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  • Shaikha Al Thani

Creating a Cinemagraph

Updated: Oct 13, 2021

For my first project, the cinemagraph, I wasn't sure what my final cinemagraph would be straight off the bat. So I had created many different cinemagraphs partly to get more used to the technical processes in regards to how cinemagraphs are made and partly in anticipation of that "aha!" moment where I'd have a clear direction that I may pursue. I found that in the following cinemagraph featuring a girl decked in what appears to be a cyberpunk take on a VR headset facing a fluid and abstract thing hovering in front her, whilst set against flickering bokeh lights.

The way I created this very rudimentary first draft was with pretty straightforward techniques that utilizes Photoshop's blending modes, layer masks, and crossfades in order to create a seamless loop (lets pretend the swirling thing doesn't jump right after the crossfade).

There are a lot of missed opportunities here in terms of moving elements. This was the biggest concern I wanted to tackle with my forthcoming takes on the project.


I put together a moodboard so that I have more of a clear direction with this cinemagarph (in terms of lighting, background, and the general theme) and to get ideas on what else I can incorporate within it. All the assets sourced were from, except for the futuristic cityscape which I found on youtube.

The Final cinemagraph

Impressions (what went well and what didn't)

In hindsight, there's a lot that could've been better. A lot of the motion elements's looping effects could've been better. Namely the starry sky and the jellyfish. In both elements, you can either see a clear shift within the crossfade or a jump within the crossfade. Both flaws defeat the purpose of having a cinemagraph. These issues could've been fixed if I hunkered down and chose a better moment to instigate a crossfade for a looping effect. However given that I was not able to view a preview while editing, and relied on exporting it as a web legacy over and over again - each time detecting a new error to fix - I'm beginning to think that this really was the best I (or at least my patience) could produce at the time.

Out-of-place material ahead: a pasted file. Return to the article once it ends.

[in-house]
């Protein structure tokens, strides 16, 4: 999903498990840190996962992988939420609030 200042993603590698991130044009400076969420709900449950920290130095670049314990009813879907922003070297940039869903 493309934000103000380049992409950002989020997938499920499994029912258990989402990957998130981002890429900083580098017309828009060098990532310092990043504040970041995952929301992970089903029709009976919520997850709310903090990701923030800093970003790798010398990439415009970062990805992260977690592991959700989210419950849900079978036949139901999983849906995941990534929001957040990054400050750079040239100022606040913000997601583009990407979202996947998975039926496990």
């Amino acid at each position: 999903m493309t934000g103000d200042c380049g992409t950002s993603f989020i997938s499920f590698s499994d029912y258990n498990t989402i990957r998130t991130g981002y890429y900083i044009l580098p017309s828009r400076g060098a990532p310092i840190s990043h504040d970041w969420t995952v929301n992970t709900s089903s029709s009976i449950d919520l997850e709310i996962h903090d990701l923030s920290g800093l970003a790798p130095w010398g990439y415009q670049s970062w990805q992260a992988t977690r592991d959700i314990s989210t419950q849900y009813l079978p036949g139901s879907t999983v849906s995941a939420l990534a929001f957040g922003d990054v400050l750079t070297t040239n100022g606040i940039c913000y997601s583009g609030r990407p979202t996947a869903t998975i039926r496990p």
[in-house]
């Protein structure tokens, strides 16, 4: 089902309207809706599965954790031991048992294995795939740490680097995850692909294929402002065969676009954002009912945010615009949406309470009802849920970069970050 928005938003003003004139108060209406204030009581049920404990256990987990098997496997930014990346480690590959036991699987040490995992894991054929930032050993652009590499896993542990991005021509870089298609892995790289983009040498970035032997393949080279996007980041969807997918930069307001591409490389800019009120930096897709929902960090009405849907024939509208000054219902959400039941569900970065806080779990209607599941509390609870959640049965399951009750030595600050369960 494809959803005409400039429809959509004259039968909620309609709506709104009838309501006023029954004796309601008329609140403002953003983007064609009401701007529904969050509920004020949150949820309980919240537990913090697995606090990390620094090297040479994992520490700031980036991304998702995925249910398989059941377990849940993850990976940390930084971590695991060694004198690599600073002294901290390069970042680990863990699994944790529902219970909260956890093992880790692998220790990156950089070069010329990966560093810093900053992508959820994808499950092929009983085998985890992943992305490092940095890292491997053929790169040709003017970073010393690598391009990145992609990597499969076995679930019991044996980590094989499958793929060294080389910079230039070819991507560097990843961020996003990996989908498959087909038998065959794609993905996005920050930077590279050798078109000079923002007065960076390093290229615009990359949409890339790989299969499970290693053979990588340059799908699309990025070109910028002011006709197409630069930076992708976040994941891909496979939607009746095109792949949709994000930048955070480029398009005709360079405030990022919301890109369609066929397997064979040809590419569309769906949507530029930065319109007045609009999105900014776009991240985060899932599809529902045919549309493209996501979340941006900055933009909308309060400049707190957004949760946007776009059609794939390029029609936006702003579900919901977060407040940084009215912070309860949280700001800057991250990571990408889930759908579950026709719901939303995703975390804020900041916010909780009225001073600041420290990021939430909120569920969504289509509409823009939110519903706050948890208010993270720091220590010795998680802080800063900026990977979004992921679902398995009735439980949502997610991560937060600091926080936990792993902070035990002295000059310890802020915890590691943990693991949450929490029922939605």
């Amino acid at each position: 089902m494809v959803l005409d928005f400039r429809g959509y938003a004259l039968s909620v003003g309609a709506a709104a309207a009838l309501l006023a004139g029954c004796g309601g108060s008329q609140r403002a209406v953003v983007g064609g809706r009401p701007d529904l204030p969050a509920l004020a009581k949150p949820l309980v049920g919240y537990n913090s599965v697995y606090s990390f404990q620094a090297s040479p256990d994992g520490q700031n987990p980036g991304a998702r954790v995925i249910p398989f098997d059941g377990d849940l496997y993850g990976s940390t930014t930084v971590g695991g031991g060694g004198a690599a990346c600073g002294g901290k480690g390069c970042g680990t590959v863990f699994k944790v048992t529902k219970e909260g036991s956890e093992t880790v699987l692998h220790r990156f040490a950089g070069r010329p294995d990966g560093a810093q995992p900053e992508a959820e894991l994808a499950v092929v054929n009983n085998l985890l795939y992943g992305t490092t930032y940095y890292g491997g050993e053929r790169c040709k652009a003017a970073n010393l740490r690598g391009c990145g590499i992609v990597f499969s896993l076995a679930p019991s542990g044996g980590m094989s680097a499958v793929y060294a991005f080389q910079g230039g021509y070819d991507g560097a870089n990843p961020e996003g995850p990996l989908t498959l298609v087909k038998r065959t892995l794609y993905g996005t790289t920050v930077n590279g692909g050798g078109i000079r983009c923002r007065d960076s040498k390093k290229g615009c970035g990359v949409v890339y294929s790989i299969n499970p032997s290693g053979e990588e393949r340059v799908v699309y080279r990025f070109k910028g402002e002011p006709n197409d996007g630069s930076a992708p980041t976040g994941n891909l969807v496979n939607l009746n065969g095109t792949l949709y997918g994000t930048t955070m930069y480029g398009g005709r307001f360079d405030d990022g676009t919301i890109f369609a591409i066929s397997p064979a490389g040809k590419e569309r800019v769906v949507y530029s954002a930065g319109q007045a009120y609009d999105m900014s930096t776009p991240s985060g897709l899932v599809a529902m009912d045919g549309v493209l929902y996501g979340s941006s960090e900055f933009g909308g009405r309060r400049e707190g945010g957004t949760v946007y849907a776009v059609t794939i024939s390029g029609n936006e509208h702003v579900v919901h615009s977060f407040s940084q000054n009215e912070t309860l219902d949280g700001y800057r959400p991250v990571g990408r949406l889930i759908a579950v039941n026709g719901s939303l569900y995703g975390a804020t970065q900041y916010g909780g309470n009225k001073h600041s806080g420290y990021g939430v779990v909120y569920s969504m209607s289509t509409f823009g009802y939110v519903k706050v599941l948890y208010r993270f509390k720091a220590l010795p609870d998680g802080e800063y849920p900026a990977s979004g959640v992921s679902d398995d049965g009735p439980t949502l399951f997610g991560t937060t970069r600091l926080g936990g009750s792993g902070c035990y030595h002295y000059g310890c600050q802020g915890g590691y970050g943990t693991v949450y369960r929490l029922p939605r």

Nonetheless, I am not entirely upset with the piece. Rather, there are quite a few things I am satisfied with. Such as the selection of assets, I do feel like everything pretty much fits well together.Editing wise, colors has never been my forte - so I am quite proud of the adjustments made to ensure everything matches. Of course it could be better, as could everything, but this is already better than the standard I produce when it comes to color editing so there's that.


The greatest challenge was saving the file. Since Photoshop isn't essentially a video editing software, it is quite understandable that I may face issues when it comes to exporting the file. This was something I wasn't prepared for, as a result I had to recreate the project, and thus retrace my steps, numerous times. Albeit this gave me the opportunity to revise some changes, but it was tedious and certainly challenging. Another challenge was trying to achieve a perfect loop on the jellyfish. This does seem counterproductive given that it is such consists of such a natural, fluid and organic movement. However I attempted to tackle the creating the loop on Premiere Pro and using the video on Photoshop. This granted me a certain degree of freedom I wouldn't have had if edited on Photoshop.

Possible changes

There are so many more things that could've been added to the cibemgraph if Photoshop could take more moving layers. On could be the incorporation of reflected light on the subject's arm that could shift and flicker with the movement of the undulating jellyfish. Another could have been adding neon lights that occasionally flicker. One change I really regret not adding is including more sea creature elements which would have really added to the whole cyberpunk / alien-y fish-y feel of the of cinemagraph

Whats next

In terms of what could happen next, who knows? On one hand, I've been itching to animate something illustrated (not the frame by frame animation I've grown accustomed to doing - but the computer assisted animation that only softwares like After effects can aid in). On the other hand, writing Photoshop a very long winded letter on how a new update in which the software is less finicky with large or moving files certainly feels overdue!

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